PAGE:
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Items to keep in your medicine cabinet for Children

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It’s better to have it and not need it, than to need it and not have it! This is true when your child is sick. You don’t want to be running to the pharmacy at the last minute with a sick kiddo in tow to get an over-the-counter medicine you didn’t have at home. To avoid that, keep these items on hand in case of childhood illnesses.

Newborns Under Two months

  • Nasal saline – to help moisten the congestion.
  • Bulb suction – useful for any boogers/congestion that is interrupting baby’s feeding sessions or sleep. (Personally, I don’t like snot suckers for babies. It can irritate the delicate nasal membranes causing them to bleed. Saline is fine and just suck what you can at the opening. Don’t jam anything too far up if you can avoid it.)
  • Digital thermometer – find one that is multipurpose, meaning (axillary) underarm, rectal, or (oral) under tongue. For children under one, I prefer rectal thermometers as they are most accurate.
  • Cool mist humidifier for baby’s room if it’s very dry.
  • Aquaphor healing ointment as a moisturizer and for future abrasions and minor cuts.
  • Diaper rash creams – Barrier cream like A&D, Vaseline or Aquaphor baby healing ointment and zinc oxide creams (white cream) for red rashes.
  • Gas drops (if desired).

Two Months and Beyond

  • Children’s acetaminophen (i.e. Tylenol) – Tylenol can be given over two months of age for pain and/or fever and is useful to have at home after the two-month vaccines for any fever/discomfort. Infant Tylenol is actually the same dosing as children’s Tylenol. Dosing charts can be found online or from your pediatrician’s office.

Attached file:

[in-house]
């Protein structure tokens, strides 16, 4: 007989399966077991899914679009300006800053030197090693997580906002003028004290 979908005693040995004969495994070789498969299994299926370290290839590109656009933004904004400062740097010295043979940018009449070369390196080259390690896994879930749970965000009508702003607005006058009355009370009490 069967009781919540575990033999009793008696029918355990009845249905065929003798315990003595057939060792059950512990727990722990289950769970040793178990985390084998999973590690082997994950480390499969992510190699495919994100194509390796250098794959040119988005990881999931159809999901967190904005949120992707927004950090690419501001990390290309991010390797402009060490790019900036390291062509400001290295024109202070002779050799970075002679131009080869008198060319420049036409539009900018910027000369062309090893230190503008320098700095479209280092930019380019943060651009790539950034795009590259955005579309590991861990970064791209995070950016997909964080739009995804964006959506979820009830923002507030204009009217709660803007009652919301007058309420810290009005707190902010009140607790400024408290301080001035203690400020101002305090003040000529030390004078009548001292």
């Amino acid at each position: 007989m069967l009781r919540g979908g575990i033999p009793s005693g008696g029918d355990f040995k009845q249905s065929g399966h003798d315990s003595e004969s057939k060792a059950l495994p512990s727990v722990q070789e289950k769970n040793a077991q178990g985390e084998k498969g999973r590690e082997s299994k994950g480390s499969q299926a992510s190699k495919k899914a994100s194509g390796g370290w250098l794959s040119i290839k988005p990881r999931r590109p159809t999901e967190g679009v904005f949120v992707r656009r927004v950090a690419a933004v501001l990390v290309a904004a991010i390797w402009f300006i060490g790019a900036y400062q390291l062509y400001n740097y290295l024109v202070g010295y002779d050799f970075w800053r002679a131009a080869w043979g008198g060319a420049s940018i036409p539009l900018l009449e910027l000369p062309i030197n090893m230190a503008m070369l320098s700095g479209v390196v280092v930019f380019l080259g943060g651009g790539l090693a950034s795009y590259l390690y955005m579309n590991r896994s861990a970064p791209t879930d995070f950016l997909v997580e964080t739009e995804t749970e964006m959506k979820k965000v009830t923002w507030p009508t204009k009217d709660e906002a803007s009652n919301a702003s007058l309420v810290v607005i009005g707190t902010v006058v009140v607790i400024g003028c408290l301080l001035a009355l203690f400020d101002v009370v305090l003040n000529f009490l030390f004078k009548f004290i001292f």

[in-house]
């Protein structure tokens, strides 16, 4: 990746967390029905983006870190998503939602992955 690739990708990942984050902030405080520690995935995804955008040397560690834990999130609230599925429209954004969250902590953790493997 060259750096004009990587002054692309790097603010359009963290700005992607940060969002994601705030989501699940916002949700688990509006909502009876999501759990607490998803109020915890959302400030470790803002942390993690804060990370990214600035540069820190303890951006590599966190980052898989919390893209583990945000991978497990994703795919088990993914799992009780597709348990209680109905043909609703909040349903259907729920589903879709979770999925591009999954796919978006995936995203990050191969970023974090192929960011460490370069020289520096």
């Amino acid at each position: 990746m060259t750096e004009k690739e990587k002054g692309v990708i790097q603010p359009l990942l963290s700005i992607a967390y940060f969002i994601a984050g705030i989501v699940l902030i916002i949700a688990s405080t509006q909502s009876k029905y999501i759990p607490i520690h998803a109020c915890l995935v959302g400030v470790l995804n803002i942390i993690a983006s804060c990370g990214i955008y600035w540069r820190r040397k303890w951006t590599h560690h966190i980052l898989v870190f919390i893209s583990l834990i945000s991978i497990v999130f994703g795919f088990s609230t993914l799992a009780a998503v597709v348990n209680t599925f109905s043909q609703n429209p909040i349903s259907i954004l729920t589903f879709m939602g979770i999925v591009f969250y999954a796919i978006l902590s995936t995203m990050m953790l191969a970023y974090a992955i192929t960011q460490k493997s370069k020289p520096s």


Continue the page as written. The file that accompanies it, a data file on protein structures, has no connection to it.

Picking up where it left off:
• Medicine dropper.
  • Hydrocortisone 1% – For those minor rashes like bug bites or eczema patches. This can be used twice a day to an area for sporadic use. If you are finding you’re using it frequently, speak to your child’s doctor.
  • BABY version ONLY of chest rub for cough and cold.

Six Months and Beyond

  • Children’s Ibuprofen/Motrin – This is great for pain and/or fever over 6 months of age. Infant ibuprofen is a different dosing from children’s ibuprofen as the infant version is more concentrated. Dosing charts can be found online or from your pediatrician’s office.
  • Children’s Zyrtec (Zyrtec if preferred as is as effective as Benadryl and less sedating) – Only to be used over 6 months. Antihistamines can make kids drowsy so check with your pediatrician PRIOR to using, especially if your child is under 2 years old and it’s the first time. Of note, Benadryl has gone out of favor of use due to side effect profile and better tolerated meds with equal (or better) efficacy like Zyrtec.
  • Pedialyte – for any stomach viruses when your child is not tolerating breastmilk or formula. Discuss with your peds BEFORE using!
  • Cold pack for bumps and bruises.
  • Bandaids – if they keep it on!
  • Bacitracin – it’s my favorite antibiotic ointment!
  • Sunscreen
  • Insect repellant
  • Children’s toothpaste

Children Over One

  • Honey for coughs and colds
  • Tweezers for splinter removal

Children Over Two

  • Vicks vapor rub (adult version is fine after two)
  • Over the counter medicines that are age appropriate if honey doesn’t work

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Dr. Mona Admin

Hi there!

I’m a Board Certified Pediatrician, IBCLC, and a mom of two.

I know the ups and downs of becoming a mom and raising kids.

I help moms ditch the worry and second-guessing so you can find more joy in motherhood.


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All information presented on this blog, my Instagram, and my podcast is for educational purposes and should not be taken as personal medical advice. These platforms are to educate and should not replace the medical judgment of a licensed healthcare provider who is evaluating a patient.

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